"South Capitol Hill was booming in the early 20th century. The area on the ridge south of Cheesman Park sloping toward the Country Club neighborhood rapidly emerged as a premier residential location as Denver recovered from the Panic of 1893. Before long, distinguished houses dotted 7th Avenue. Nearby were houses ranging from the dwellings of foremost bankers and corporate executives to aspiring members of the middle class. In some cases, architects designed the residences as distinctive works of art; in other instances, master contractors built them for landlords." --"A Centennial History of 644-646 Marion Street" by Phil Goodstein
The above quote from the above essay starts off the text of Vignettes from South Central Denver, a tribute and historical study of Sixth Avenue by local geographer and professor Rudi Hartmann. I got a copy in the mail a couple of days ago, and though you'd think a centenary study of the different owners, builders and property developers at Sixth and Marion Street would be a snooze, I was pleasantly surprised to find it an engaging love letter from one man to his adopted neighborhood.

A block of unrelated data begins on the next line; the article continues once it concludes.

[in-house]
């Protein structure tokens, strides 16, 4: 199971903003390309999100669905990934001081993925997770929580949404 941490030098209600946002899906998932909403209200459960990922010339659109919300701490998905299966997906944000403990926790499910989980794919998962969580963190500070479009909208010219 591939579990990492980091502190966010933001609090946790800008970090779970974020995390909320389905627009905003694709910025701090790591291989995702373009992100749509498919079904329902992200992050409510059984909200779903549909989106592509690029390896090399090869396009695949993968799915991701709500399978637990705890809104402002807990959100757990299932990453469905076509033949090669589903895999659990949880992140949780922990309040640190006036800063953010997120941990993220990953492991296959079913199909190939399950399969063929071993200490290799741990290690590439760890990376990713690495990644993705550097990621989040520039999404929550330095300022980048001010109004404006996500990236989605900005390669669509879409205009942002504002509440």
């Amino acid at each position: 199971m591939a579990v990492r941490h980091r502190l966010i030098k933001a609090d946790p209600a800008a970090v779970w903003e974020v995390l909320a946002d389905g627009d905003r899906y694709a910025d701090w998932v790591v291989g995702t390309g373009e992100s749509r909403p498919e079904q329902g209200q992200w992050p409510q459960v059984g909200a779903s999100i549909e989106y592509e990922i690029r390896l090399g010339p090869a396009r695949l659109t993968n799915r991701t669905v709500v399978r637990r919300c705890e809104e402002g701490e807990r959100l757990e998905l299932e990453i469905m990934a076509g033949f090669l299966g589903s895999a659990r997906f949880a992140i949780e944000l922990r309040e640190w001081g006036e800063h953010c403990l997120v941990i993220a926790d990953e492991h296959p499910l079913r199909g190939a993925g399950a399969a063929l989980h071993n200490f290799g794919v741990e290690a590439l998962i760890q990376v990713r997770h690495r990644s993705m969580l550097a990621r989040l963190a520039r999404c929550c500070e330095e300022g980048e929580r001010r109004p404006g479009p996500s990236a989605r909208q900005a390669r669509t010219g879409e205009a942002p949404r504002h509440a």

Hartmann has owned and managed the duplex at 644-646 Marion for eighteen years, and "has been around in this neighborhood for quite a while," he told me when I called for more details. While his original intent was to just dig a little into the past of the 600 block of Marion -- "just a history," he said -- the project turned into a forty-plus page pamphlet that details the history of his own property (first permit pulled in 1907) and of the surrounding neighborhood.
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"As we learned about the history," Hartmann told me, "we learned that it was connected to five or six other properties," and those five or six then had connections to others.
But what I found most interesting -- and also snagged Hartmann's attention -- was the development of Sixth Avenue's "Restaurant Row," that several-block stretch running from Little India (shown above, and home of our Best Indian Buffet in the Best of Denver 2007) at Grant to Barolo Grill at St. Paul.
With the help of Goodstein, his neighbors and the local business owners, what Hartmann came up with was a labor of love -- a comprehensive look at the changes this neighborhood has seen over the past century, complete with photos, maps (which must tickle the geographer in him) and menus from some of the Sixth Avenue establishments that make up Restaurant Row.
After finishing his pamphlet, he had 300 copies printed. Half of these were distributed to the neighbors and business owners. The other half, he's hanging on to for now -- hoping to get them into libraries, where his work will be kept for posterity. But if you're interested in laying hands on a copy yourself, Hartmann can be contacted at firstname.lastname@example.org. I'm sure he would be more than happy to oblige. -- Jason Sheehan